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04Sainte-Engrâce… spectacular and wild


In former times, only smugglers braved the steep paths in this part of the Haute-Soule. It took all the courage of an intrepid caver, Edouard-Alfred Martel, to venture into this warren of rocks and faults at the beginning of the 20th century. Yet in olden days, the farmers lowered the wheat from the clifftops to the watermill at the entrance to the gorges (the mill was washed away by the 1937 floods), only to drag the heavy sacks of flour back up again by the same route.

Haute-Soule has many secluded hamlets in the nooks and crannies of the Basque mountains. The nearby village of Sainte-Engrâce is a uniquely authentic example, whose upper part has preserved a gem of an 11th-century Romanesque church.

Close at hand is another grotto, La Verna, which is a superlative speleological site as it is one of the biggest underground grottos in the world accessible to the general public.



The Sainte-Engrâce lifeline via Kakuetta

During the Second World War, this part of the mountain border between France and Spain soon acquired a reputation as the exit to freedom for many individuals fleeing the Occupation. The Basque shepherds, who had first-hand knowledge of the rock outcrops, risked their lives by defying the German patrols to smuggle people out. During the daytime, the fugitives would lie low in surrounding barns. They were given safe passage over to Spain at night… all thanks to these behind-the-scene helpers.
One of Sainte-Engrâce's families has found letters sent to their grandfather in 1945, by men he had helped slip into Spain. One of the letters confided "I came to you with three of my friends. We left all our identity papers in the roof of your barn, under the first stone by the entrance". The grandfather told his family that he had found their documents and met two of those men again...




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  The municipality of Sainte-Engrâce has decided to keep the Kakuetta Gorges site closed for the 2021 season.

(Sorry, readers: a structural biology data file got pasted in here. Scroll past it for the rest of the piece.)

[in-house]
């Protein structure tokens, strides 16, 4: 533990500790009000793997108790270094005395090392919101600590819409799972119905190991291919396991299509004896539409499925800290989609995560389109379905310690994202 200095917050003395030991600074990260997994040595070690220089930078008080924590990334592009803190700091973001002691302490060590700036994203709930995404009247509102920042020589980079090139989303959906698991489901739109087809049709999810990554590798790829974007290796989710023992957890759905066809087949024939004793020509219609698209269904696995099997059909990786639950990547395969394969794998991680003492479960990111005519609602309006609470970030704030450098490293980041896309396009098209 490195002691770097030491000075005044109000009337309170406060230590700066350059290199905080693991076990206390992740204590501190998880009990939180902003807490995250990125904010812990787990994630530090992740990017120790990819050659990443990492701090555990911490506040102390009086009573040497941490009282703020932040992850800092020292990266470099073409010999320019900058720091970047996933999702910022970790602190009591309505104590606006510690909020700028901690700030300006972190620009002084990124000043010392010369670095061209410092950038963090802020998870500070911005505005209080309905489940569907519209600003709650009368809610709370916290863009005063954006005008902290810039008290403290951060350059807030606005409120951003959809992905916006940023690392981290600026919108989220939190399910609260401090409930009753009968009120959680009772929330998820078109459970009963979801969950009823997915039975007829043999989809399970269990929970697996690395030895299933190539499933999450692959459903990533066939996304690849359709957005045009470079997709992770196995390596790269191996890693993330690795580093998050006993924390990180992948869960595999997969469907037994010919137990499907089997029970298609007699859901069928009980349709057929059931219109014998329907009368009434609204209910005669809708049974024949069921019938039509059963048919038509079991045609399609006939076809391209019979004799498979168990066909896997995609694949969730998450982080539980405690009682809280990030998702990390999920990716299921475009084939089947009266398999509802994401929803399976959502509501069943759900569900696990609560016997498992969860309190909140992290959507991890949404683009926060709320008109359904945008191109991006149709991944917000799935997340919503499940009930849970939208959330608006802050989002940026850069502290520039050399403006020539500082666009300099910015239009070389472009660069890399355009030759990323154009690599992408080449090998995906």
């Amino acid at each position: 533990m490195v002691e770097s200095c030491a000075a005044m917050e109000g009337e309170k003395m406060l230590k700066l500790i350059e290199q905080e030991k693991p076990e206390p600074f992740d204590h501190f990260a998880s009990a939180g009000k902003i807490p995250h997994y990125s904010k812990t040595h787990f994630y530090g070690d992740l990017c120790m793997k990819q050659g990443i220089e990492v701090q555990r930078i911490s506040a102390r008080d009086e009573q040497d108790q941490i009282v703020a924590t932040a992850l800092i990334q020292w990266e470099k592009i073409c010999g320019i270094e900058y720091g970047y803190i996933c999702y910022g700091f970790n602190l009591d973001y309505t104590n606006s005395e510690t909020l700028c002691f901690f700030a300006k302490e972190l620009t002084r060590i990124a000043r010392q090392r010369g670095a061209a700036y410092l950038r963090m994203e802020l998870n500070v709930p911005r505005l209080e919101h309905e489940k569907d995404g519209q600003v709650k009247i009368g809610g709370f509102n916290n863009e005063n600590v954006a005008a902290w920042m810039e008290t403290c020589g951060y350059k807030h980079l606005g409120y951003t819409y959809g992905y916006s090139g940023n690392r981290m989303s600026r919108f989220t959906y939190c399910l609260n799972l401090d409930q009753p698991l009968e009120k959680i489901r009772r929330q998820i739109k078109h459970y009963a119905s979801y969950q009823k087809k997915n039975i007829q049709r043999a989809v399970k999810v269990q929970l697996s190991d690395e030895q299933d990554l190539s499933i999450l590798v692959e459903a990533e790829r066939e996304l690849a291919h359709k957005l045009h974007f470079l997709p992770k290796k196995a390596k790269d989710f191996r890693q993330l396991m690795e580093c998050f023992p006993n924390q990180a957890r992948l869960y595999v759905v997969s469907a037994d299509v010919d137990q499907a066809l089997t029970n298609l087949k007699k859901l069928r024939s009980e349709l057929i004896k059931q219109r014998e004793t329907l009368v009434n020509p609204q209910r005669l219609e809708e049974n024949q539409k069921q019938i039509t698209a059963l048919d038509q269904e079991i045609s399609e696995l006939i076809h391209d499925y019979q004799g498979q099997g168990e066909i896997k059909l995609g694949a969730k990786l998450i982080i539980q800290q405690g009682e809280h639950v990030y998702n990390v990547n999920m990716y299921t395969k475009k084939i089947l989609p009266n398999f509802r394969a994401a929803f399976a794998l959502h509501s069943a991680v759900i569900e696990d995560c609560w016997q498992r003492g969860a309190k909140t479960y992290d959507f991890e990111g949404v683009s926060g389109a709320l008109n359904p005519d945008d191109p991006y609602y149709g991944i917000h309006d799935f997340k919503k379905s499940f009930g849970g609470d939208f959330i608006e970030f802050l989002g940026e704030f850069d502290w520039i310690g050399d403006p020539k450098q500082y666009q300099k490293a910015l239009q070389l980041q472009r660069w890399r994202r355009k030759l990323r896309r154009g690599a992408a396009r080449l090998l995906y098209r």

Haute-Soule base camp, discover the essentials of our territory : the impressive Cave of La Verna, our 7 hiking trails suitable for all levels, the Romanesque church of Santa Grazi listed as Historic Monuments...
Meet with our hosts and restaurateurs.
Disconnection guaranteed in the Basque mountains !
 
     

Discover

04Sainte-Engrâce… spectacular and wild


In former times, only smugglers braved the steep paths in this part of the Haute-Soule. It took all the courage of an intrepid caver, Edouard-Alfred Martel, to venture into this warren of rocks and faults at the beginning of the 20th century. Yet in olden days, the farmers lowered the wheat from the clifftops to the watermill at the entrance to the gorges (the mill was washed away by the 1937 floods), only to drag the heavy sacks of flour back up again by the same route.

Haute-Soule has many secluded hamlets in the nooks and crannies of the Basque mountains. The nearby village of Sainte-Engrâce is a uniquely authentic example, whose upper part has preserved a gem of an 11th-century Romanesque church.

Close at hand is another grotto, La Verna, which is a superlative speleological site as it is one of the biggest underground grottos in the world accessible to the general public.



The Sainte-Engrâce lifeline via Kakuetta

During the Second World War, this part of the mountain border between France and Spain soon acquired a reputation as the exit to freedom for many individuals fleeing the Occupation. The Basque shepherds, who had first-hand knowledge of the rock outcrops, risked their lives by defying the German patrols to smuggle people out. During the daytime, the fugitives would lie low in surrounding barns. They were given safe passage over to Spain at night… all thanks to these behind-the-scene helpers.
One of Sainte-Engrâce's families has found letters sent to their grandfather in 1945, by men he had helped slip into Spain. One of the letters confided "I came to you with three of my friends. We left all our identity papers in the roof of your barn, under the first stone by the entrance". The grandfather told his family that he had found their documents and met two of those men again...




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